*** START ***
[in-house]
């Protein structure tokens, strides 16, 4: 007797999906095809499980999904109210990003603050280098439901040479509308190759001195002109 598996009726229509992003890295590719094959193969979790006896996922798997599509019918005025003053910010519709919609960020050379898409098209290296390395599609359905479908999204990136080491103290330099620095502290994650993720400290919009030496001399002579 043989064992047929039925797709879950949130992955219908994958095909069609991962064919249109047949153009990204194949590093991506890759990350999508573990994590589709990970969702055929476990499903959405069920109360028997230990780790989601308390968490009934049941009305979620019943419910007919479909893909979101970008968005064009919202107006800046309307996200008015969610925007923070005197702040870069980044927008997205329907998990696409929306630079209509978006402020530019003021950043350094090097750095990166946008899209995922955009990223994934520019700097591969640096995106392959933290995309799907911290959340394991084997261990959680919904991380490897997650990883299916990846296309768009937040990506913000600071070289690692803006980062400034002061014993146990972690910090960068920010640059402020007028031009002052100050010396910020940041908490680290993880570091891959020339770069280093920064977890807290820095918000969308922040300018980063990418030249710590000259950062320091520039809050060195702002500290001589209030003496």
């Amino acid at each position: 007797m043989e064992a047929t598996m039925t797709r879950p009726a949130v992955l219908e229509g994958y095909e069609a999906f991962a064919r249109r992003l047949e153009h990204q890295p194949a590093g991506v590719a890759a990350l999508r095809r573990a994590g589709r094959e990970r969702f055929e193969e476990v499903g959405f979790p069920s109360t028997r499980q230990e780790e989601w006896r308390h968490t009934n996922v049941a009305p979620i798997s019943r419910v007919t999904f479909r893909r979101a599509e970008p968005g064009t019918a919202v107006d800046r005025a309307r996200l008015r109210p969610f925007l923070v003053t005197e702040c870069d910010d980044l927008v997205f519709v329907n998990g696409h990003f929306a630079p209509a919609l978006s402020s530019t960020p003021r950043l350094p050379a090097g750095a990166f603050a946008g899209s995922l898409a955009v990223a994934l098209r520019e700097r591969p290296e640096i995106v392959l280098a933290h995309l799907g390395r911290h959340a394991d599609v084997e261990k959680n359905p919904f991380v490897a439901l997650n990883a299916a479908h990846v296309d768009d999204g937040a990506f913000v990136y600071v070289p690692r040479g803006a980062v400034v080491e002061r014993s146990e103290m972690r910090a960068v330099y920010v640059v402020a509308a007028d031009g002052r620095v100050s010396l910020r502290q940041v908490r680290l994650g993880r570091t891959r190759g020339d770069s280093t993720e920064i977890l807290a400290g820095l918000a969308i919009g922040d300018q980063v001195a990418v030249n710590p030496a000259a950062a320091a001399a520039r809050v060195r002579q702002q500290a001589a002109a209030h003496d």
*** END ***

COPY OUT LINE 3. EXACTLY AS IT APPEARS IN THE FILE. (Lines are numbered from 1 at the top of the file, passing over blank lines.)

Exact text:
């Amino acid at each position: 007797m043989e064992a047929t598996m039925t797709r879950p009726a949130v992955l219908e229509g994958y095909e069609a999906f991962a064919r249109r992003l047949e153009h990204q890295p194949a590093g991506v590719a890759a990350l999508r095809r573990a994590g589709r094959e990970r969702f055929e193969e476990v499903g959405f979790p069920s109360t028997r499980q230990e780790e989601w006896r308390h968490t009934n996922v049941a009305p979620i798997s019943r419910v007919t999904f479909r893909r979101a599509e970008p968005g064009t019918a919202v107006d800046r005025a309307r996200l008015r109210p969610f925007l923070v003053t005197e702040c870069d910010d980044l927008v997205f519709v329907n998990g696409h990003f929306a630079p209509a919609l978006s402020s530019t960020p003021r950043l350094p050379a090097g750095a990166f603050a946008g899209s995922l898409a955009v990223a994934l098209r520019e700097r591969p290296e640096i995106v392959l280098a933290h995309l799907g390395r911290h959340a394991d599609v084997e261990k959680n359905p919904f991380v490897a439901l997650n990883a299916a479908h990846v296309d768009d999204g937040a990506f913000v990136y600071v070289p690692r040479g803006a980062v400034v080491e002061r014993s146990e103290m972690r910090a960068v330099y920010v640059v402020a509308a007028d031009g002052r620095v100050s010396l910020r502290q940041v908490r680290l994650g993880r570091t891959r190759g020339d770069s280093t993720e920064i977890l807290a400290g820095l918000a969308i919009g922040d300018q980063v001195a990418v030249n710590p030496a000259a950062a320091a001399a520039r809050v060195r002579q702002q500290a001589a002109a209030h003496d």